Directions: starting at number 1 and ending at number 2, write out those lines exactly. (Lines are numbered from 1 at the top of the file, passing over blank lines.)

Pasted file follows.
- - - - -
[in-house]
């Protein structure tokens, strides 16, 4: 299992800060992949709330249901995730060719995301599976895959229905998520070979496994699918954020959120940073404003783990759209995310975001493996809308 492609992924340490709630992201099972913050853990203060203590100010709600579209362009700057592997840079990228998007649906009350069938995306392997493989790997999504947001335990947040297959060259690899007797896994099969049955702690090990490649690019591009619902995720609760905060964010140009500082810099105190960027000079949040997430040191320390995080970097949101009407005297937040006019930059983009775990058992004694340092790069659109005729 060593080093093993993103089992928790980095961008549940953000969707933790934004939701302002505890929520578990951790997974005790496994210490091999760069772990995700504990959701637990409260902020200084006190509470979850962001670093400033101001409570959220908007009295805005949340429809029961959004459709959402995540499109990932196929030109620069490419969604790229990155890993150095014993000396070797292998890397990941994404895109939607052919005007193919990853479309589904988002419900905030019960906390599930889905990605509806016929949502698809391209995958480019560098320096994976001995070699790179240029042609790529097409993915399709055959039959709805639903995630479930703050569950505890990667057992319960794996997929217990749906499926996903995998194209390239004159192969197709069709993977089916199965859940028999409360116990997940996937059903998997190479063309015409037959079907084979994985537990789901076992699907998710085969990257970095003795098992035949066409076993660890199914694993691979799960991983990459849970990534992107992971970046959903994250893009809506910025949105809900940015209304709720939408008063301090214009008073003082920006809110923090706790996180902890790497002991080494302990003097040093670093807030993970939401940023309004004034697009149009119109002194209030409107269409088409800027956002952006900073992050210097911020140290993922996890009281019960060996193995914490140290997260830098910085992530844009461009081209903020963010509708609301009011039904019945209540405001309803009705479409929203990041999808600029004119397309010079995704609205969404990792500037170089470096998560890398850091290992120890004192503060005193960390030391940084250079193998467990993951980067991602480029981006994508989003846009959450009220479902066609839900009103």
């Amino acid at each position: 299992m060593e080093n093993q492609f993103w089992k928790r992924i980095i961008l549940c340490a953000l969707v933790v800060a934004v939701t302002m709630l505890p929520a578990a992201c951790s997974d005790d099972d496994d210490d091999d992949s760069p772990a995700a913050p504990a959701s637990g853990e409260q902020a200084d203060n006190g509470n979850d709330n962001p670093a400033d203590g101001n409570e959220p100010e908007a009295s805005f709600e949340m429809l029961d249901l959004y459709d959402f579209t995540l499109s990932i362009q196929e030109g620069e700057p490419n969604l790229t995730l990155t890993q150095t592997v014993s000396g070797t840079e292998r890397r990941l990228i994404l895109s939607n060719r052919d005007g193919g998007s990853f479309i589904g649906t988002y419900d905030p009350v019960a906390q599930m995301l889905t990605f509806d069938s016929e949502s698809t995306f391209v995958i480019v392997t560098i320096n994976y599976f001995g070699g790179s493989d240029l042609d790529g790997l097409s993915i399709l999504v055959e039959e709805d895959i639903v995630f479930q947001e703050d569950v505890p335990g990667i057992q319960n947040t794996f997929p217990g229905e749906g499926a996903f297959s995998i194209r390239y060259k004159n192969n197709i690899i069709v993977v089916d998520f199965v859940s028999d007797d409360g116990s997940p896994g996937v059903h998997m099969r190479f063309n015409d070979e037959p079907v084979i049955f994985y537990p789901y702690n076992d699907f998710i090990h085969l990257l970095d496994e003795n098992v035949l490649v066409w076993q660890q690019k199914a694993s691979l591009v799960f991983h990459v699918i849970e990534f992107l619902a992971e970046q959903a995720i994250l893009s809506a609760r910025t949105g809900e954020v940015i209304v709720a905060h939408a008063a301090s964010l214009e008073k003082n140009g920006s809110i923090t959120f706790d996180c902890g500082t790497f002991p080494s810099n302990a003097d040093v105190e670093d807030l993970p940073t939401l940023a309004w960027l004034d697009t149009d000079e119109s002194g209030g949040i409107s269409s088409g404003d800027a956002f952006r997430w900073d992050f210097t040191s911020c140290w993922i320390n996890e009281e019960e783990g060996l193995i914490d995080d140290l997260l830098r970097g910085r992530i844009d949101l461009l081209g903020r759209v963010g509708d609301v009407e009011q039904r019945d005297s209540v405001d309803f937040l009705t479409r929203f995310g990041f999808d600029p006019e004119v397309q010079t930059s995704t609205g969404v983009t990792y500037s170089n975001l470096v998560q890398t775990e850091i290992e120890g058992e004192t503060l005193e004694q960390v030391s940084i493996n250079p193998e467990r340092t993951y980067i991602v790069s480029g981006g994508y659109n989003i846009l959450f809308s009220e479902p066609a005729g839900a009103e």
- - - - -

[in-house]
């Protein structure tokens, strides 16, 4: 299992800060992949709330249901995730060719995301599976895959229905998520070979496994699918954020959120940073404003783990759209995310975001493996809308 492609992924340490709630992201099972913050853990203060203590100010709600579209362009700057592997840079990228998007649906009350069938995306392997493989790997999504947001335990947040297959060259690899007797896994099969049955702690090990490649690019591009619902995720609760905060964010140009500082810099105190960027000079949040997430040191320390995080970097949101009407005297937040006019930059983009775990058992004694340092790069659109005729 060593080093093993993103089992928790980095961008549940953000969707933790934004939701302002505890929520578990951790997974005790496994210490091999760069772990995700504990959701637990409260902020200084006190509470979850962001670093400033101001409570959220908007009295805005949340429809029961959004459709959402995540499109990932196929030109620069490419969604790229990155890993150095014993000396070797292998890397990941994404895109939607052919005007193919990853479309589904988002419900905030019960906390599930889905990605509806016929949502698809391209995958480019560098320096994976001995070699790179240029042609790529097409993915399709055959039959709805639903995630479930703050569950505890990667057992319960794996997929217990749906499926996903995998194209390239004159192969197709069709993977089916199965859940028999409360116990997940996937059903998997190479063309015409037959079907084979994985537990789901076992699907998710085969990257970095003795098992035949066409076993660890199914694993691979799960991983990459849970990534992107992971970046959903994250893009809506910025949105809900940015209304709720939408008063301090214009008073003082920006809110923090706790996180902890790497002991080494302990003097040093670093807030993970939401940023309004004034697009149009119109002194209030409107269409088409800027956002952006900073992050210097911020140290993922996890009281019960060996193995914490140290997260830098910085992530844009461009081209903020963010509708609301009011039904019945209540405001309803009705479409929203990041999808600029004119397309010079995704609205969404990792500037170089470096998560890398850091290992120890004192503060005193960390030391940084250079193998467990993951980067991602480029981006994508989003846009959450009220479902066609839900009103």